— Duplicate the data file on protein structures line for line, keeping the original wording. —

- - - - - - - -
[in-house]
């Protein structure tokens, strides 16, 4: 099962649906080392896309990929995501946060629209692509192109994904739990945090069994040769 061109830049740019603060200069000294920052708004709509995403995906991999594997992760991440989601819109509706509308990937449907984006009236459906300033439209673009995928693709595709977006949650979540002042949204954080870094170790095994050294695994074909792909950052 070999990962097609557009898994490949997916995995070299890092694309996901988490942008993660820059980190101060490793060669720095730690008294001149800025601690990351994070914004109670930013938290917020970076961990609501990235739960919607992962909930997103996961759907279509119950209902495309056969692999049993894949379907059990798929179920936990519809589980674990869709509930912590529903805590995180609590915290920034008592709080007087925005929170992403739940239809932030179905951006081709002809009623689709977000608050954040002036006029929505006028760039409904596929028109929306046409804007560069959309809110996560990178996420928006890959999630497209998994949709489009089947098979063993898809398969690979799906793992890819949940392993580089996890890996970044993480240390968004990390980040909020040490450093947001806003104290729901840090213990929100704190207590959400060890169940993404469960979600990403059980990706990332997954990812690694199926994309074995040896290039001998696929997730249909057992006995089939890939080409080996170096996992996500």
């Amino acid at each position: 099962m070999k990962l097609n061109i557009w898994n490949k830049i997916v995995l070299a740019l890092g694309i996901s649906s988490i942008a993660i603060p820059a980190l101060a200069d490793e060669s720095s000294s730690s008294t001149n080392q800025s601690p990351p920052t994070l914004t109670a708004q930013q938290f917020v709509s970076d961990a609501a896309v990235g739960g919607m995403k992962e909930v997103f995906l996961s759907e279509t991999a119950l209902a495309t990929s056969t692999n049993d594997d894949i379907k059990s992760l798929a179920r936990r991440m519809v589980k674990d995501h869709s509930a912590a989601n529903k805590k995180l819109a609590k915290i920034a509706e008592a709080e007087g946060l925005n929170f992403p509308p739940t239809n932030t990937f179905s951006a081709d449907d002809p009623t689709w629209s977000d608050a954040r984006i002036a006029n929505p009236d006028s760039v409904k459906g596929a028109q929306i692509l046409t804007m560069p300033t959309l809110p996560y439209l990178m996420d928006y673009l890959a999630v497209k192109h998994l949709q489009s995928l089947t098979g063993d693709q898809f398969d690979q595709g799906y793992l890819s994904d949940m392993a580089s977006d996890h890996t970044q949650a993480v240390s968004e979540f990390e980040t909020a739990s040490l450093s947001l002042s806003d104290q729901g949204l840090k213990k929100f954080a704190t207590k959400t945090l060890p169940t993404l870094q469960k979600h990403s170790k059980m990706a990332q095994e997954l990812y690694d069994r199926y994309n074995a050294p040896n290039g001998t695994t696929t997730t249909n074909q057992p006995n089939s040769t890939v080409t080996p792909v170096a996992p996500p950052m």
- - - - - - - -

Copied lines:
[in-house]
């Protein structure tokens, strides 16, 4: 099962649906080392896309990929995501946060629209692509192109994904739990945090069994040769 061109830049740019603060200069000294920052708004709509995403995906991999594997992760991440989601819109509706509308990937449907984006009236459906300033439209673009995928693709595709977006949650979540002042949204954080870094170790095994050294695994074909792909950052 070999990962097609557009898994490949997916995995070299890092694309996901988490942008993660820059980190101060490793060669720095730690008294001149800025601690990351994070914004109670930013938290917020970076961990609501990235739960919607992962909930997103996961759907279509119950209902495309056969692999049993894949379907059990798929179920936990519809589980674990869709509930912590529903805590995180609590915290920034008592709080007087925005929170992403739940239809932030179905951006081709002809009623689709977000608050954040002036006029929505006028760039409904596929028109929306046409804007560069959309809110996560990178996420928006890959999630497209998994949709489009089947098979063993898809398969690979799906793992890819949940392993580089996890890996970044993480240390968004990390980040909020040490450093947001806003104290729901840090213990929100704190207590959400060890169940993404469960979600990403059980990706990332997954990812690694199926994309074995040896290039001998696929997730249909057992006995089939890939080409080996170096996992996500």
């Amino acid at each position: 099962m070999k990962l097609n061109i557009w898994n490949k830049i997916v995995l070299a740019l890092g694309i996901s649906s988490i942008a993660i603060p820059a980190l101060a200069d490793e060669s720095s000294s730690s008294t001149n080392q800025s601690p990351p920052t994070l914004t109670a708004q930013q938290f917020v709509s970076d961990a609501a896309v990235g739960g919607m995403k992962e909930v997103f995906l996961s759907e279509t991999a119950l209902a495309t990929s056969t692999n049993d594997d894949i379907k059990s992760l798929a179920r936990r991440m519809v589980k674990d995501h869709s509930a912590a989601n529903k805590k995180l819109a609590k915290i920034a509706e008592a709080e007087g946060l925005n929170f992403p509308p739940t239809n932030t990937f179905s951006a081709d449907d002809p009623t689709w629209s977000d608050a954040r984006i002036a006029n929505p009236d006028s760039v409904k459906g596929a028109q929306i692509l046409t804007m560069p300033t959309l809110p996560y439209l990178m996420d928006y673009l890959a999630v497209k192109h998994l949709q489009s995928l089947t098979g063993d693709q898809f398969d690979q595709g799906y793992l890819s994904d949940m392993a580089s977006d996890h890996t970044q949650a993480v240390s968004e979540f990390e980040t909020a739990s040490l450093s947001l002042s806003d104290q729901g949204l840090k213990k929100f954080a704190t207590k959400t945090l060890p169940t993404l870094q469960k979600h990403s170790k059980m990706a990332q095994e997954l990812y690694d069994r199926y994309n074995a050294p040896n290039g001998t695994t696929t997730t249909n074909q057992p006995n089939s040769t890939v080409t080996p792909v170096a996992p996500p950052m």